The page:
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Rubber Accelerators in Medical Examination and Surgical Gloves

Goodier, Molly, C., BS*†‡; Ronkainen, Sanna, D., MD§; Hylwa, Sara, A., MD

doi: 10.1097/DER.0000000000000342
Studies

Background Rubber accelerators play a significant role in glove-related occupational contact dermatitis, especially among health care workers. Currently, there is limited information readily available outlining the accelerators used in specific medical examination and surgical gloves.

Objective The aim of this study was to ascertain the accelerators used in medical examination and surgical gloves for major glove manufacturers within the United States.

Methods An initial Internet-based search was performed to establish relevant manufacturers and product lines, with subsequent inquiry with each corresponding company regarding accelerators used in each medical and surgical glove line.

Results Eleven glove manufacturers were identified and contacted. Responses were obtained from all manufacturers, but because of legal limitations, changes in product lines, or inability to supply necessary data, only 8 companies were able to be included in the final analysis, totaling data for 190 gloves. Carbamates were the most common accelerator, used in 90.5% (172/190) of gloves, whereas thiurams were used in only 11 gloves (5.8%). Eight companies surveyed are now advertising and offering touted accelerator-free gloves.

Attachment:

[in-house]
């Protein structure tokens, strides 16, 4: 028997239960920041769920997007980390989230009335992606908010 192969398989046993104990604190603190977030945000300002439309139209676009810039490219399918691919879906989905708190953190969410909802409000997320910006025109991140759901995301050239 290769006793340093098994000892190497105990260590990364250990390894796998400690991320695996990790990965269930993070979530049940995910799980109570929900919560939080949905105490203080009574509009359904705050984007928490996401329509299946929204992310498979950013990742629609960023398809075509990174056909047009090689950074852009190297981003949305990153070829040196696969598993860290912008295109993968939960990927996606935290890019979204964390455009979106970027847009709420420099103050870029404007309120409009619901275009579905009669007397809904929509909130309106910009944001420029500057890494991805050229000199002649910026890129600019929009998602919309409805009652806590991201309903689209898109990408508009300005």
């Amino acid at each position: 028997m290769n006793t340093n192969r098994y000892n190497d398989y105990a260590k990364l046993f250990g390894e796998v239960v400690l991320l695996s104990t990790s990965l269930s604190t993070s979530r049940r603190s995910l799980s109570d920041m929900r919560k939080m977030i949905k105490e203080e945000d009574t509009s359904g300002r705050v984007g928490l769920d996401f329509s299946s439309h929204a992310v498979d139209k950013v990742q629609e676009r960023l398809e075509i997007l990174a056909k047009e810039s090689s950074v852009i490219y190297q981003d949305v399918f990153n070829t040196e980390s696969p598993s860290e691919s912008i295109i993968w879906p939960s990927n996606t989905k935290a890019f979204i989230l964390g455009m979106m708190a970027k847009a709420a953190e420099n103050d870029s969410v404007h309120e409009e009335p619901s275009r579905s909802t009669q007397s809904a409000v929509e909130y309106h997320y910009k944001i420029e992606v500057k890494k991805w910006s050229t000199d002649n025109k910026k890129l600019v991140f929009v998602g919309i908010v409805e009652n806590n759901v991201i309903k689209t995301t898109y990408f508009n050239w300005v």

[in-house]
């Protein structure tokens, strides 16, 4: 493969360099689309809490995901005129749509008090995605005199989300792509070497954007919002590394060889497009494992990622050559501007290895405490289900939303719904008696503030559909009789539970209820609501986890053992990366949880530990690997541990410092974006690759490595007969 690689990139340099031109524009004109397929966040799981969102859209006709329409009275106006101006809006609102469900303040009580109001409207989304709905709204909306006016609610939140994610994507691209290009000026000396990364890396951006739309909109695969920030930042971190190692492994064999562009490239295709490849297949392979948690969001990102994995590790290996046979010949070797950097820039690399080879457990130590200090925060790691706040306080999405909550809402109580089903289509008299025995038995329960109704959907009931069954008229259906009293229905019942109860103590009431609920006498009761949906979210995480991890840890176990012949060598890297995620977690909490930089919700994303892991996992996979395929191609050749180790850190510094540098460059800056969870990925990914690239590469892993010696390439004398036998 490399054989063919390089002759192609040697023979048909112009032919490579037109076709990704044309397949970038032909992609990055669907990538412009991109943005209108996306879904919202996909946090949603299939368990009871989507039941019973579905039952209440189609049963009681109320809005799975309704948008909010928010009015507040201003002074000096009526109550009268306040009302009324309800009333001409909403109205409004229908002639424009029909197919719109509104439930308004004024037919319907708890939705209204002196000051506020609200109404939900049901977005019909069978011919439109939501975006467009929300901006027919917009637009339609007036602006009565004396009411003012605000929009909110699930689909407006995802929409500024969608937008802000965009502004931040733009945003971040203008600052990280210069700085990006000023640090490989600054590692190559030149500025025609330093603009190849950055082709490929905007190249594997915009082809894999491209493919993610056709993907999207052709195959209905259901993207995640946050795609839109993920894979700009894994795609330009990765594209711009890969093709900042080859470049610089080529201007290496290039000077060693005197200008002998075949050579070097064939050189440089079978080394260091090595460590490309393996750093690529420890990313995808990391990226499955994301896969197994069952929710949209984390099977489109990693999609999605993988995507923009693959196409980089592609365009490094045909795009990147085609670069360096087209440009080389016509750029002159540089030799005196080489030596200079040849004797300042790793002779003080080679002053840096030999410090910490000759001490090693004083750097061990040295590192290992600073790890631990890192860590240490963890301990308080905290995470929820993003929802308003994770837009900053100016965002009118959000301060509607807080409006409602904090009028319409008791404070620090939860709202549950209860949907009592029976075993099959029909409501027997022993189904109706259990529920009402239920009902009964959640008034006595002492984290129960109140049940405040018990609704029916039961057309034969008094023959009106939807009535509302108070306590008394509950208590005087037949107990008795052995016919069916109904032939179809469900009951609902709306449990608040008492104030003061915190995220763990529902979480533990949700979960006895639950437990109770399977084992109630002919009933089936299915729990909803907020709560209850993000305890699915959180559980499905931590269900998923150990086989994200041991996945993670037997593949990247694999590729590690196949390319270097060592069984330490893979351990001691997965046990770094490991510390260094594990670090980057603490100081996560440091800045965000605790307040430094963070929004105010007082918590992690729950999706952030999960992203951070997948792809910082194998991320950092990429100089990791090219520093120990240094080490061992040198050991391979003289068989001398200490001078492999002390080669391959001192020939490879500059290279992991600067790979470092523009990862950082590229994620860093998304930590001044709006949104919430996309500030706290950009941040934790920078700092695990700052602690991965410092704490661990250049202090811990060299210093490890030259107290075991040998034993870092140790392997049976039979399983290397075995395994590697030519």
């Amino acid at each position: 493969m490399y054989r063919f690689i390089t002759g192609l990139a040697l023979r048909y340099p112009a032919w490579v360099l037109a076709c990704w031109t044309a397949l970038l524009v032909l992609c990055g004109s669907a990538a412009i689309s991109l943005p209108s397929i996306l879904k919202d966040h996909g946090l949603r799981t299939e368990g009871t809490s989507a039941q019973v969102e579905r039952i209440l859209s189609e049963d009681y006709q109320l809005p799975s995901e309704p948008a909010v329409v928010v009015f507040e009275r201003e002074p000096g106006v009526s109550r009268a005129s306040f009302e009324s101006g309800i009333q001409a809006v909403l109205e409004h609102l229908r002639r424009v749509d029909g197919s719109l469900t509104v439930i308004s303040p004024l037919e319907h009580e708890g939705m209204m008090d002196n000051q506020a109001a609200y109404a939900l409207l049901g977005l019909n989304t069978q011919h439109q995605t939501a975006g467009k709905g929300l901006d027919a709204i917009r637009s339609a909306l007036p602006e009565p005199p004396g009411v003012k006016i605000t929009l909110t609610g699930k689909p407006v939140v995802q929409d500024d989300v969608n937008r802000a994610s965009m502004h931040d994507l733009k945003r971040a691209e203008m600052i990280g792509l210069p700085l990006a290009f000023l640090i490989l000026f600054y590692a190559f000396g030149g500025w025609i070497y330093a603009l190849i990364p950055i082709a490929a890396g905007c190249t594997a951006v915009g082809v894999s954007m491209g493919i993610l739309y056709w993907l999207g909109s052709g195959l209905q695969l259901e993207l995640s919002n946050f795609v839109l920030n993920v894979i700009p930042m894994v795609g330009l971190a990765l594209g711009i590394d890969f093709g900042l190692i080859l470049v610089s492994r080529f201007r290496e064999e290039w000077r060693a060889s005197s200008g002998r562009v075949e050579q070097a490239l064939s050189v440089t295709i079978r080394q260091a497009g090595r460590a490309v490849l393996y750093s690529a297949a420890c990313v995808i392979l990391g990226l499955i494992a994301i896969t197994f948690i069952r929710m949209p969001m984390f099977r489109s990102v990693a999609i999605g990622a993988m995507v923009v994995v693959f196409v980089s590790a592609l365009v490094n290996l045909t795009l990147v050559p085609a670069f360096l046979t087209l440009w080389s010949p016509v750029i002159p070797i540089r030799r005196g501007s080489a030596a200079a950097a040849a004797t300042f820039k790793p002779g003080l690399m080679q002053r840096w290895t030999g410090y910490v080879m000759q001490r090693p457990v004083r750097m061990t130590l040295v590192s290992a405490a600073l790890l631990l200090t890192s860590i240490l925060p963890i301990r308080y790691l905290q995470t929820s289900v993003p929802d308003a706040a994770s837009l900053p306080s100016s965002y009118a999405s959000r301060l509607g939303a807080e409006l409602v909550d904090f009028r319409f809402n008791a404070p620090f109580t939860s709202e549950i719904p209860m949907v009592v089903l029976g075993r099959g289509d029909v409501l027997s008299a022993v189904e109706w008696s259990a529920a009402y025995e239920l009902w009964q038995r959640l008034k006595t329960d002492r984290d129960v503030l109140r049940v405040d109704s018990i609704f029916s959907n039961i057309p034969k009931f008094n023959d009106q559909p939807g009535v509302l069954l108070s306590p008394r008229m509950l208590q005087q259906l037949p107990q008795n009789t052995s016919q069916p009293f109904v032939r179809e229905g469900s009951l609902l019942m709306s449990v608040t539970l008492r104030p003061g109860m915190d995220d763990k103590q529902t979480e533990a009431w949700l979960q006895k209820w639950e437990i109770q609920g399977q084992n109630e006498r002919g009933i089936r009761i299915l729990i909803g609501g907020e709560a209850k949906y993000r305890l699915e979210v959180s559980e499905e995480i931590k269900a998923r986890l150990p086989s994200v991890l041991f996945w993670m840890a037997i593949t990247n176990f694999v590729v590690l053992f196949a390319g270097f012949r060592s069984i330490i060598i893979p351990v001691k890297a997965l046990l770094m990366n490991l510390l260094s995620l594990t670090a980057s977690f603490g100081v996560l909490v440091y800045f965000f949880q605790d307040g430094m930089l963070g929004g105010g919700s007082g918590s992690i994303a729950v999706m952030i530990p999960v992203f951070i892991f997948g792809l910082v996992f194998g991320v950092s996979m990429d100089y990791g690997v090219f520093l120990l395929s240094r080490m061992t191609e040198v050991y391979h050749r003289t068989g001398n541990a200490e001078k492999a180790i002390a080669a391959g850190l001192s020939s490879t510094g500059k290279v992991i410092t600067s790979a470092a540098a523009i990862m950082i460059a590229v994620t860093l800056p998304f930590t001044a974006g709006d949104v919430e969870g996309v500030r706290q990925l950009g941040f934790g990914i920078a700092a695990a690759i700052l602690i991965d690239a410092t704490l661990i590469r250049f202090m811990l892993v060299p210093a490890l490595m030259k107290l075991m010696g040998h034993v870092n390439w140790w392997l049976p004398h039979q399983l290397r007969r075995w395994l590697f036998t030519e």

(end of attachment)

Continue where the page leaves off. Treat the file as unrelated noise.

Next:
Conclusions Accelerators are used in most examination and surgical gloves; however, manufacturers are now expanding their product offerings to include accelerator-free options.

From the *Department of Dermatology, Parkside Occupational and Contact Dermatitis Clinic, Hennepin County Medical Center; †University of Minnesota School of Medicine; ‡Department of Dermatology, Minneapolis Veterans Affairs Medical Center; and §Department of Dermatology, University of Minnesota, MN.

Reprints not available. Address correspondence to Sara A. Hylwa, MD, Park Nicollet Contact Dermatitis Clinic, 7550 34th Ave S #101, Minneapolis, MN 55450. E-mail: hylwa002@umn.edu.

This material is the result of work supported with resources and the use of facilities at the Minneapolis Veterans Affairs Medical Center. The contents do not represent the views of the US Department of Veterans Affairs or the US Government.

The authors have no funding or conflicts of interest to declare.

© 2018 American Contact Dermatitis Society
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